Citi Research economists see budget deficit and debt stock as the main economic challenges awaiting the government to be formed after repeat presidential polls slated for October 17.
Fiscal deficit although fundable, the analysts said, remains the main weakness in the economy and needs to be tamed through budget cuts.
“We still have significant long-term concerns about the potential impact of fiscal deficits of the size recorded in recently years on the overall economic outlook for Kenya if it is not brought under control after the elections,” Citi said in Africa Economics & Strategy Weekly Monday.
“But it seems unlikely that the deficit will run out of control around the elections, even given the cost of holding the presidential re-run.”
The deficit for this financial year’s Sh2.29 trillion budget is about Sh524.6 billion. The Treasury plans to bridge the gap through Sh268.6 billion in domestic borrowing and Sh256 billion in foreign funds, further worsening the country’s debt position.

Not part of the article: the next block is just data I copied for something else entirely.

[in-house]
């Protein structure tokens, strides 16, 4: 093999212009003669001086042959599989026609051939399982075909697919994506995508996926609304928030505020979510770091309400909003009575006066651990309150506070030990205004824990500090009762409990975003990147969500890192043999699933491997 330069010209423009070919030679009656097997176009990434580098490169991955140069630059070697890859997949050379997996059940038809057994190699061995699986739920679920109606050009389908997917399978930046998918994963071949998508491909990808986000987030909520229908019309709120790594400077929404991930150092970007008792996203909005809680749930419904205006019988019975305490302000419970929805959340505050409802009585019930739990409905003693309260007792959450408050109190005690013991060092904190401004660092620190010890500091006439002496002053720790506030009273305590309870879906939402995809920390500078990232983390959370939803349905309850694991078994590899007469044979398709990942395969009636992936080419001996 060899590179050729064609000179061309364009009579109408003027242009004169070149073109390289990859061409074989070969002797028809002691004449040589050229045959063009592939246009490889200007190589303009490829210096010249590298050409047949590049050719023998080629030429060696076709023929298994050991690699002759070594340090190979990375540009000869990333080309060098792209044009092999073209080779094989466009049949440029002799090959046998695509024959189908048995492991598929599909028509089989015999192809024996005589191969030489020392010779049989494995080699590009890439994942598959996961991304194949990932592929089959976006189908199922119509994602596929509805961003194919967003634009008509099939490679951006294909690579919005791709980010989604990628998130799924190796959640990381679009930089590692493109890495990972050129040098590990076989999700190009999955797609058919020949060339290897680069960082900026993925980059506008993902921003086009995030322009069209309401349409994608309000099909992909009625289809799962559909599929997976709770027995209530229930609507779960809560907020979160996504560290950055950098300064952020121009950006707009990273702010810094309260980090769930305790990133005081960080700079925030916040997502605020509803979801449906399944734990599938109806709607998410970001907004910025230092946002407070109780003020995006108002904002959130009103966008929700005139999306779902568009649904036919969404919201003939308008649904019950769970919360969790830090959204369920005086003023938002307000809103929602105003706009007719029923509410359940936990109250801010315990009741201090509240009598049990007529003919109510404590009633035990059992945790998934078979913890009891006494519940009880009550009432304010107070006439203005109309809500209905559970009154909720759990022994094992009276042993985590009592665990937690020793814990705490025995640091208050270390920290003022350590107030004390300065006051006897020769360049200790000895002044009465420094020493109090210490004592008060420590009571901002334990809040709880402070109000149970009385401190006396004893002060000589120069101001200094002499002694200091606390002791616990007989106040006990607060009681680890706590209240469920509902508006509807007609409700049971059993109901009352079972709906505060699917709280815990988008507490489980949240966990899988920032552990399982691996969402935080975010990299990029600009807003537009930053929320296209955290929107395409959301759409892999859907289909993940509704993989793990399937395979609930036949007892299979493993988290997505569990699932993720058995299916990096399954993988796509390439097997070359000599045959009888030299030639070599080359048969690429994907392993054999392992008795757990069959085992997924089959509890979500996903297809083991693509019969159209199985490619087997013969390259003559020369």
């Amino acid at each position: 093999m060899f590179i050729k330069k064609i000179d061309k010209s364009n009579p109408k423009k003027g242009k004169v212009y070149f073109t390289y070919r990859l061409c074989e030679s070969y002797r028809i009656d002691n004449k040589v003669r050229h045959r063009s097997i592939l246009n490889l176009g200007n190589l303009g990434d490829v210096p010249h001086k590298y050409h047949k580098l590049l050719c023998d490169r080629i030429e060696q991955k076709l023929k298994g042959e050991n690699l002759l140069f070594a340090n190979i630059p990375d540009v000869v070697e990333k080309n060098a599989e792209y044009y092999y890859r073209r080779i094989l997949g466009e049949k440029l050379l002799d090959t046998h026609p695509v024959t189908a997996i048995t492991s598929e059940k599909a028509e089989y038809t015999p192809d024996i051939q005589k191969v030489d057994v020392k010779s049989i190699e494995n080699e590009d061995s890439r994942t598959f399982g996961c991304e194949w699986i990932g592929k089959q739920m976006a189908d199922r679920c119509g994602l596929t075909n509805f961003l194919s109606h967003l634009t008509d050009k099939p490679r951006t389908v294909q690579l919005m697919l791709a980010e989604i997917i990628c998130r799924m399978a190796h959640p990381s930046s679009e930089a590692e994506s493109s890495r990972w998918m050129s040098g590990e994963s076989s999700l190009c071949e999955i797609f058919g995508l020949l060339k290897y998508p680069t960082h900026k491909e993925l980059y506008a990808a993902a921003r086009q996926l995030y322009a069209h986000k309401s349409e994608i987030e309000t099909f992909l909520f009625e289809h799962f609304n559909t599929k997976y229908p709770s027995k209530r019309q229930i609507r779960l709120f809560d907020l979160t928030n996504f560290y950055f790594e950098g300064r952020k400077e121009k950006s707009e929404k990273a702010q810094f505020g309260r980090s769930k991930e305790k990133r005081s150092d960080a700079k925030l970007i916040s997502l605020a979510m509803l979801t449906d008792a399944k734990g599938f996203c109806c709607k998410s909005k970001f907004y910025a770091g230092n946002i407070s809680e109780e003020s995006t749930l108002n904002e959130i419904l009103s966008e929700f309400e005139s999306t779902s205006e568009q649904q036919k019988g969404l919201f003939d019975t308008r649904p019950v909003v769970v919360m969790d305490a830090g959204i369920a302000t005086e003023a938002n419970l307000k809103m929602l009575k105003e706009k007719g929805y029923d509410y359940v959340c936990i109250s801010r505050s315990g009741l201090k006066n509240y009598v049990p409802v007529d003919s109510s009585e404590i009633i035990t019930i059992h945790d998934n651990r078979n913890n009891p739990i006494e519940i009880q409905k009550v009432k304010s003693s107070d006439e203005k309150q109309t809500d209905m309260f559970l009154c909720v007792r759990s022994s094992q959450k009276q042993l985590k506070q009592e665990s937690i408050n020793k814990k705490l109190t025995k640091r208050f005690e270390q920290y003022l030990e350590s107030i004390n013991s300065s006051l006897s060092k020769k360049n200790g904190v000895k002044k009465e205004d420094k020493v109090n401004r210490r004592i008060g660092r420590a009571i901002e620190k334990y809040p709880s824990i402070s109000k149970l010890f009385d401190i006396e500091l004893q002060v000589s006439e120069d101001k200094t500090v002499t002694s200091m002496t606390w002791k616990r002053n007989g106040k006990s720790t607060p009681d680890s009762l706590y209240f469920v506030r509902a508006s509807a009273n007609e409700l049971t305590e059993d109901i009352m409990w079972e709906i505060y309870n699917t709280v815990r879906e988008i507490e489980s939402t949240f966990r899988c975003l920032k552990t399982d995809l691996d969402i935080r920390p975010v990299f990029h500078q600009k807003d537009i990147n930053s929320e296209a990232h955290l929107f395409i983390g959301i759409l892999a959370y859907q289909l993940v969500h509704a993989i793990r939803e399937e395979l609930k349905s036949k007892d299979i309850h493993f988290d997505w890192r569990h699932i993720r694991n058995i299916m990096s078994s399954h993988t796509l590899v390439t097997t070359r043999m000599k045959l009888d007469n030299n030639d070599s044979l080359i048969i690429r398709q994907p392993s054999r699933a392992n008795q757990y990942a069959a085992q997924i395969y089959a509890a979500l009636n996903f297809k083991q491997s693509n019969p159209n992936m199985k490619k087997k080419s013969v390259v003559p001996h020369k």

A projected slowdown in economic growth to below five per cent against Treasury’s 5.9 per cent target is likely to hurt the Sh1.7 trillion revenue collection target for this financial year, putting the Kenya Revenue Authority under immense pressure.
“Although revenue will now be under pressure for a more prolonged period than expected, and as growth slows, the reality is that new government spending, notably capital spending, will be severely constrained by the prolonged political uncertainty,” Citi analysts said.
“Although the IMF has consistently projected that Kenya will move onto a path of fiscal consolidation in recent years, the deficit has largely moved in the opposite direction into high single digits as a percentage of GDP.”
Presidential Uhuru Kenyatta is facing National Super Alliance’s Raila Odinga in a re-run next month after the Supreme Court nullified the outcome of the August 8 polls, citing “irregularities and illegalities” in the electoral process.
“The lack of economic policy debate the first time around probably reflects the reality that there is not a huge difference in terms of economic policy for the electorate to choose from,” Citi said.